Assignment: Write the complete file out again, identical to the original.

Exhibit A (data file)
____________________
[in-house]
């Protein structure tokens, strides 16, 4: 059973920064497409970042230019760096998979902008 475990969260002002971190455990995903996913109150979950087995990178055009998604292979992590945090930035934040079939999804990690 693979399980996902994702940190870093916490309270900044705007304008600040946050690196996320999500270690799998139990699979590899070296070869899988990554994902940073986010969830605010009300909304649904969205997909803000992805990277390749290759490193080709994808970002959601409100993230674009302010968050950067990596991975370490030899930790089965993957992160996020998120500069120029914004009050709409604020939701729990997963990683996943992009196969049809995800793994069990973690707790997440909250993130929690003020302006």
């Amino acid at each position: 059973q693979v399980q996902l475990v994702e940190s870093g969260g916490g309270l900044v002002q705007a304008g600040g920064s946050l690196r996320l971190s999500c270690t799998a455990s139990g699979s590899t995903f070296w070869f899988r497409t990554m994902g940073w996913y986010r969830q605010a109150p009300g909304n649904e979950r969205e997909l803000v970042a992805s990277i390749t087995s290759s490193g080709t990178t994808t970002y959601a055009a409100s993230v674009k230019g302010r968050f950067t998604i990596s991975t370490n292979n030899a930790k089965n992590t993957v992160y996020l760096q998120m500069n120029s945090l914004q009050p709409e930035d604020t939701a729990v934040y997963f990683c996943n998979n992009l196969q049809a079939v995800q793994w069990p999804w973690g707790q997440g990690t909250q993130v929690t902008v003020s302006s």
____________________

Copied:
[in-house]
């Protein structure tokens, strides 16, 4: 059973920064497409970042230019760096998979902008 475990969260002002971190455990995903996913109150979950087995990178055009998604292979992590945090930035934040079939999804990690 693979399980996902994702940190870093916490309270900044705007304008600040946050690196996320999500270690799998139990699979590899070296070869899988990554994902940073986010969830605010009300909304649904969205997909803000992805990277390749290759490193080709994808970002959601409100993230674009302010968050950067990596991975370490030899930790089965993957992160996020998120500069120029914004009050709409604020939701729990997963990683996943992009196969049809995800793994069990973690707790997440909250993130929690003020302006």
């Amino acid at each position: 059973q693979v399980q996902l475990v994702e940190s870093g969260g916490g309270l900044v002002q705007a304008g600040g920064s946050l690196r996320l971190s999500c270690t799998a455990s139990g699979s590899t995903f070296w070869f899988r497409t990554m994902g940073w996913y986010r969830q605010a109150p009300g909304n649904e979950r969205e997909l803000v970042a992805s990277i390749t087995s290759s490193g080709t990178t994808t970002y959601a055009a409100s993230v674009k230019g302010r968050f950067t998604i990596s991975t370490n292979n030899a930790k089965n992590t993957v992160y996020l760096q998120m500069n120029s945090l914004q009050p709409e930035d604020t939701a729990v934040y997963f990683c996943n998979n992009l196969q049809a079939v995800q793994w069990p999804w973690g707790q997440g990690t909250q993130v929690t902008v003020s302006s």